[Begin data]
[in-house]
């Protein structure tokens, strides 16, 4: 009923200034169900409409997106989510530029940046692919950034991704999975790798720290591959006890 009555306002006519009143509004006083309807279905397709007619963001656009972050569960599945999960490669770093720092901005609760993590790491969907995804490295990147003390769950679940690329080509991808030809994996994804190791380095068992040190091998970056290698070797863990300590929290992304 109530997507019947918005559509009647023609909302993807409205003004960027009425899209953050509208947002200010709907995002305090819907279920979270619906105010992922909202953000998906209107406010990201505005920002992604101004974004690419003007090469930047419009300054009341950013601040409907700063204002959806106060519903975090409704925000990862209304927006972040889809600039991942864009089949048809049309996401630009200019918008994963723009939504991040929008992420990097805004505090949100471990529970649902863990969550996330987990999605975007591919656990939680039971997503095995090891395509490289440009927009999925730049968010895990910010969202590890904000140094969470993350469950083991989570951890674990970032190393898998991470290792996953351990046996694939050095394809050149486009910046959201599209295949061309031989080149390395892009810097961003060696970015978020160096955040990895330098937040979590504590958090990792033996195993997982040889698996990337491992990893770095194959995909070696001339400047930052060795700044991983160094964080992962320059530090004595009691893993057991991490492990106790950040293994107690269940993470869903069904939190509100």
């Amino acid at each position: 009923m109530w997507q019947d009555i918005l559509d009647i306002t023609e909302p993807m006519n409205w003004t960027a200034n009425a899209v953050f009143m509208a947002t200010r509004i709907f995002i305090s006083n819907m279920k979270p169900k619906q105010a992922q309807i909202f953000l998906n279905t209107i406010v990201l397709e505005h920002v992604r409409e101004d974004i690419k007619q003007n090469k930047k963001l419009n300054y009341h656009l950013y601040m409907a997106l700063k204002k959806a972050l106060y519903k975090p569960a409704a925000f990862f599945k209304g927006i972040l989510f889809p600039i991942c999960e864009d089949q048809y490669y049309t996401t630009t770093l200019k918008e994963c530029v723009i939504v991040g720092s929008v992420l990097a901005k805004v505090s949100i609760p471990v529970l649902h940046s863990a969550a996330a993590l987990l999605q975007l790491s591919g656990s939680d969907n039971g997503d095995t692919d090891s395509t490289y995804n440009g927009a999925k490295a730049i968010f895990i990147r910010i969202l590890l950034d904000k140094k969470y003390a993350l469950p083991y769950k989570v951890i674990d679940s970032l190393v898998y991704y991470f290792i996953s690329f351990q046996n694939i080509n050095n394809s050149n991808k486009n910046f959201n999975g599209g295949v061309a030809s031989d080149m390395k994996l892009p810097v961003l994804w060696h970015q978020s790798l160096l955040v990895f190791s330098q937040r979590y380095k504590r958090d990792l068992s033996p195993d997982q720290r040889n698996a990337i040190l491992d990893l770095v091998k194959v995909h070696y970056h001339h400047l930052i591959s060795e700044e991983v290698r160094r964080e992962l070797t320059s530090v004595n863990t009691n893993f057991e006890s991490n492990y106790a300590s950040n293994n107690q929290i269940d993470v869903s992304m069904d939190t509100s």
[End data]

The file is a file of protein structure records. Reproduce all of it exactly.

[in-house]
């Protein structure tokens, strides 16, 4: 009923200034169900409409997106989510530029940046692919950034991704999975790798720290591959006890 009555306002006519009143509004006083309807279905397709007619963001656009972050569960599945999960490669770093720092901005609760993590790491969907995804490295990147003390769950679940690329080509991808030809994996994804190791380095068992040190091998970056290698070797863990300590929290992304 109530997507019947918005559509009647023609909302993807409205003004960027009425899209953050509208947002200010709907995002305090819907279920979270619906105010992922909202953000998906209107406010990201505005920002992604101004974004690419003007090469930047419009300054009341950013601040409907700063204002959806106060519903975090409704925000990862209304927006972040889809600039991942864009089949048809049309996401630009200019918008994963723009939504991040929008992420990097805004505090949100471990529970649902863990969550996330987990999605975007591919656990939680039971997503095995090891395509490289440009927009999925730049968010895990910010969202590890904000140094969470993350469950083991989570951890674990970032190393898998991470290792996953351990046996694939050095394809050149486009910046959201599209295949061309031989080149390395892009810097961003060696970015978020160096955040990895330098937040979590504590958090990792033996195993997982040889698996990337491992990893770095194959995909070696001339400047930052060795700044991983160094964080992962320059530090004595009691893993057991991490492990106790950040293994107690269940993470869903069904939190509100």
């Amino acid at each position: 009923m109530w997507q019947d009555i918005l559509d009647i306002t023609e909302p993807m006519n409205w003004t960027a200034n009425a899209v953050f009143m509208a947002t200010r509004i709907f995002i305090s006083n819907m279920k979270p169900k619906q105010a992922q309807i909202f953000l998906n279905t209107i406010v990201l397709e505005h920002v992604r409409e101004d974004i690419k007619q003007n090469k930047k963001l419009n300054y009341h656009l950013y601040m409907a997106l700063k204002k959806a972050l106060y519903k975090p569960a409704a925000f990862f599945k209304g927006i972040l989510f889809p600039i991942c999960e864009d089949q048809y490669y049309t996401t630009t770093l200019k918008e994963c530029v723009i939504v991040g720092s929008v992420l990097a901005k805004v505090s949100i609760p471990v529970l649902h940046s863990a969550a996330a993590l987990l999605q975007l790491s591919g656990s939680d969907n039971g997503d095995t692919d090891s395509t490289y995804n440009g927009a999925k490295a730049i968010f895990i990147r910010i969202l590890l950034d904000k140094k969470y003390a993350l469950p083991y769950k989570v951890i674990d679940s970032l190393v898998y991704y991470f290792i996953s690329f351990q046996n694939i080509n050095n394809s050149n991808k486009n910046f959201n999975g599209g295949v061309a030809s031989d080149m390395k994996l892009p810097v961003l994804w060696h970015q978020s790798l160096l955040v990895f190791s330098q937040r979590y380095k504590r958090d990792l068992s033996p195993d997982q720290r040889n698996a990337i040190l491992d990893l770095v091998k194959v995909h070696y970056h001339h400047l930052i591959s060795e700044e991983v290698r160094r964080e992962l070797t320059s530090v004595n863990t009691n893993f057991e006890s991490n492990y106790a300590s950040n293994n107690q929290i269940d993470v869903s992304m069904d939190t509100s």